Food to Fork: What's Really Going On

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Food to Fork: What's Really Going On

As all travelers and busy people (essentially all of us) know, eating without access to a home or kitchen makes feeding our bodies in a healthy way nearly impossible, and at the very least expensive

Why should we sacrifice our own health in order to fit within the bounds of the conventional food industry? This question takes a broader look at our food system as a whole, and how each and every one of us can improve it every day.

When I began sourcing for Everyday Adventure Treats, I was shocked at the impersonal model of distribution. My turning point to do something about this came one year ago, when our corporate distributor simply did not show up with our order. This meant our production for an entire week needed to close down, 5 people’s careers depending on these hours, as well as retail demand waiting for us to deliver.

Distributors notoriously do not answer the phone, doors to facilities often locked. They know there are no other options for small businesses, in essence a monopoly. When I sent Ricky driving an hour north to have a discussion about our missing products, he was required to call a line down to the Florida offices so that someone could let him through the door in front of him in Indiana.

I threatened to take my business elsewhere, but the exact same thing happened to me with the competitors. Dozens of semi-truck lined up under gray skies around an ominous warehouse, with not a soul in sight. This in a nutshell is the impersonality of our food industry today.

This is the type of system that supplies our restaurants, grocery stores, convenience marts, essentially every food industry that does not claim “Farm-to-Table.” There is no person-person contact, no regard for small-enterprise, small-farmers, and certainly no accountability. Once food is grown by a farm (often subsidized, often Monsanto), it is sent to warehouse after warehouse, with every distributor creating a new price markup to shelve the product. 

Walnut Fresh from the Tree

Walnut Fresh From The Tree, Annabelle Marcovici

At the end of the day, the consumer is paying a premium for ingredients to sit in warehouses, for food to be wasted, and to degrade in quality all the while. The connection to the source of our food has become utterly lost, and no one is taking responsibility. 

"Getting food from the farm to our fork eats up 10 percent of the total U.S. energy budget, uses 50 percent of U.S. land, and swallows 80 percent of all freshwater consumed in the United States. Yet, 40 percent of food in the United States today goes uneaten," according to the Natural Resources Defense Council.

That is where we come in. This change will happen from the bottom up, not the top down.

Photo by Aubrey Dunnuck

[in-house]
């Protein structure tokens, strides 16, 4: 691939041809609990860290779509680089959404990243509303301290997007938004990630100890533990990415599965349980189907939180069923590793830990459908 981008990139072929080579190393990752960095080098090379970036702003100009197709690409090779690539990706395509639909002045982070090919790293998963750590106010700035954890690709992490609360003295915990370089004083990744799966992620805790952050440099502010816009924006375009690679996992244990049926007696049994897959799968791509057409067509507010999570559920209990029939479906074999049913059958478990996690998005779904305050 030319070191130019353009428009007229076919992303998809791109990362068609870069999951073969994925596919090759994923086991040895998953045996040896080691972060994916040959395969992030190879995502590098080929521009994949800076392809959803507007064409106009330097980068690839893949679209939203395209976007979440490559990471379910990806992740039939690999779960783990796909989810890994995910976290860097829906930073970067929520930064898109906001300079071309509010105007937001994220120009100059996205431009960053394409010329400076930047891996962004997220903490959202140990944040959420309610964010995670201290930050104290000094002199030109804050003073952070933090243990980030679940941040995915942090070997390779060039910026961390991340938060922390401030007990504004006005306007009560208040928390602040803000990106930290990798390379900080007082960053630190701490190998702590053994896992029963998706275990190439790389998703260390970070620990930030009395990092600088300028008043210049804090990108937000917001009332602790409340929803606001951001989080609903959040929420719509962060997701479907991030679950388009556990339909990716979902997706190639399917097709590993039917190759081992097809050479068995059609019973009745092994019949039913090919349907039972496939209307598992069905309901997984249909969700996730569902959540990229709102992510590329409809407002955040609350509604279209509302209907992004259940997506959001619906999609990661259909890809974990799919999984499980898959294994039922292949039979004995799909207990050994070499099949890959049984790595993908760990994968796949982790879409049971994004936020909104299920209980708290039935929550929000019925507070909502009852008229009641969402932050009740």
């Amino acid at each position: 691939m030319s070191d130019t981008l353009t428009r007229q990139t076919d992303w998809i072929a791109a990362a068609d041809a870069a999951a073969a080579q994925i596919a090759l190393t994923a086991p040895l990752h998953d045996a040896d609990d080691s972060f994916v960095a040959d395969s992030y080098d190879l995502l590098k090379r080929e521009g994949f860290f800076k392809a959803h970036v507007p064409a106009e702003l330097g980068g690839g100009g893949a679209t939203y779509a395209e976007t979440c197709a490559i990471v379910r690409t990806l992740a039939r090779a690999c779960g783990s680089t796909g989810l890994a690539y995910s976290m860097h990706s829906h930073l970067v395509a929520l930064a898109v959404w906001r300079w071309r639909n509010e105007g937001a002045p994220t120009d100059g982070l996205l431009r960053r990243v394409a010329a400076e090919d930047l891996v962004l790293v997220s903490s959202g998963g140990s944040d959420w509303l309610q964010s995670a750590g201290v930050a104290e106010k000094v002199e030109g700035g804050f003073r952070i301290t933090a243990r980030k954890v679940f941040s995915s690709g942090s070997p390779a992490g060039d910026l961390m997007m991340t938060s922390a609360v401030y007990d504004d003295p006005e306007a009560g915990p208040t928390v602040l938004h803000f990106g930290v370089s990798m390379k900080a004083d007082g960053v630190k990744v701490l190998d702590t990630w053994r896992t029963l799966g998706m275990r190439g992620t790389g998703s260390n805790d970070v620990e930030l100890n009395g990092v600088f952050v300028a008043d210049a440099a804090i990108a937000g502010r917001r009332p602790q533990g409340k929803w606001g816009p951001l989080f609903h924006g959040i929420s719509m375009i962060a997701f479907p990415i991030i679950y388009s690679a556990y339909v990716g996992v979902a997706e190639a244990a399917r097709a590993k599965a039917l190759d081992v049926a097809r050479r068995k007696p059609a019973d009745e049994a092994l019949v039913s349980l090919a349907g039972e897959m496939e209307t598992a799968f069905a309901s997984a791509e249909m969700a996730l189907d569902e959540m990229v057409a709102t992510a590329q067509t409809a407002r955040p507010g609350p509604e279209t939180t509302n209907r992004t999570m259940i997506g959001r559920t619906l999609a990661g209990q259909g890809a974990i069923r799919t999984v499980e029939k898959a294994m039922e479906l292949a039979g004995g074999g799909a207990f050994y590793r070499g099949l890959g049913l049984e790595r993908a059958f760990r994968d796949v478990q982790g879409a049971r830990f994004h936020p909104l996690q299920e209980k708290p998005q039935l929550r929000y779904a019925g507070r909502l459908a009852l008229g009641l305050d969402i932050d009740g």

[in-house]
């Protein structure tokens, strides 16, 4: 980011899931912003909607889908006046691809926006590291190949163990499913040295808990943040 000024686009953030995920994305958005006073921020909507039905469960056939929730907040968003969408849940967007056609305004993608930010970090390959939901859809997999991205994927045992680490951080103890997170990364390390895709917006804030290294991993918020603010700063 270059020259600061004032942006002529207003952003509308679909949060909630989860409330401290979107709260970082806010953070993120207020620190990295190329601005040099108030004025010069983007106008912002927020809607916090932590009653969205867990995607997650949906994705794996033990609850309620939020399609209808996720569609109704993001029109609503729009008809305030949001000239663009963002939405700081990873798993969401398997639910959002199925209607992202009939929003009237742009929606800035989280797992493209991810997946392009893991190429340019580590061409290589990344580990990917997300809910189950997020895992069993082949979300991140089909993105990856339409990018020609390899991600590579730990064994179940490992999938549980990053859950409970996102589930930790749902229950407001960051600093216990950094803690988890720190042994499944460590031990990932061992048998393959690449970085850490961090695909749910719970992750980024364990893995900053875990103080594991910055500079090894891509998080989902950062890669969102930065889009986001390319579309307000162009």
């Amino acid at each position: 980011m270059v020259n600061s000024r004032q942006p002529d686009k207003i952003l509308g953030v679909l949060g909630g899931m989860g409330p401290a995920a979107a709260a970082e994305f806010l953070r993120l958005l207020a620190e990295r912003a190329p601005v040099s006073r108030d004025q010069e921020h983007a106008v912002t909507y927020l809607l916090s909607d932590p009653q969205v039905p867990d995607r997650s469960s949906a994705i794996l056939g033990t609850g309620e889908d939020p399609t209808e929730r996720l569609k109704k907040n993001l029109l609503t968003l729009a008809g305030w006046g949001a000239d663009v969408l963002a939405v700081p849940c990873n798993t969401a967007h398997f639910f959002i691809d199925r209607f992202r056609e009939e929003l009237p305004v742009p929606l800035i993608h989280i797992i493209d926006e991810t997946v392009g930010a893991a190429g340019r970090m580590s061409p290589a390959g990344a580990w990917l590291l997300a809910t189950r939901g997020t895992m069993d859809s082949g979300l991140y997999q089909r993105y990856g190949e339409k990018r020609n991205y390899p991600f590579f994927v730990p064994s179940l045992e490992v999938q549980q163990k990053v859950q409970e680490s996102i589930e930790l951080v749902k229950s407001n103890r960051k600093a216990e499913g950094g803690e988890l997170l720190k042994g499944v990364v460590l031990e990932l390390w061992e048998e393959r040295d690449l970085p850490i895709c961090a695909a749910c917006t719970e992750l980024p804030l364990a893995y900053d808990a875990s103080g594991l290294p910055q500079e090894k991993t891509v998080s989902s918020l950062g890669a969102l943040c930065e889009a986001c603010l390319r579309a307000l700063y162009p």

There is a very simple way to provide millions of jobs, a living wage, turn around our environmental crises, and simply feel better!

I’d like to credit Matthew Feltrop of the Patachou Foundation for putting this massive dilemma into one simple sentence.

The solution begins with one simple decision to respect the Food Industry.

If we continued to demand sustainably sourced, locally grown, pesticide-free products, this would greatly enhance our economy, open more jobs, and protect the health of our farmers. The great news is that small-farming is quickly regaining traction as an employable field, and farmers’ markets and “Farm-to-Table” restaurants are becoming more wide-spread and affordable. It’s very important to note, and one of our core missions to show that organic food can and should be affordable. By changing the model of distribution, small-farmers will make a living wage to sell to the end consumer. Instead of paying for storage time and semi-truck transportation from warehouse to warehouse, our dollar should be going to more direct sourcing.

(Photos by Richard Wade)

Through Everyday Adventure Treats, we have begun sourcing the best quality ingredients, as directly as we know how. And since we are already sourcing these ingredients, we figured, why not offer them to you in bulk as well. With us, you know you are going to be able to afford fresh, organic ingredients for less than many places sell overly-preserved, genetically modified foods.

We are currently in the process of creating more local small-farm partnerships, and even conceptualizing an "Indiana" snack bar, using only what can be sourced from our home-state. Not only do we intend to provide direct access to consumers, but also to supply conscious restauranteurs, local markets, and coops. There is a demand, and we are stepping up to the plate to create these pathways. 

We are able to do this because we have spent the time to consciously consider the problem instead of riding the wave of conventional blindness. All we ask is that we all simply pay attention. 

Through your choices everyday, YOU are able support the economy, the environment, and your body in a way the is affordable and sustainable. 

With good cheer and optimism always, 


Rebecca Walter

(Founder / Owner)

*A special note of thanks to the pioneering companies who have inspired us, and have shined light on the positive movement in todays industry:

-Tiny Footprint- for prioritizing local, and taking good care of our short shelf-life product.

-Bloomingfoods Coop- for leading the way in sourcing local, and being our favorite grocery!

-Patachou Foundation- for upholding utmost value from seed-to-plate-to-education, and leading the way with a sustainable model of real change.

-Feeding Tomorrow- for giving voice to the question "What's the best we can we do with what we have?"

-Equal Exchange- for exemplifying the power of democratic cooperation to solve problems at the grassroots level.

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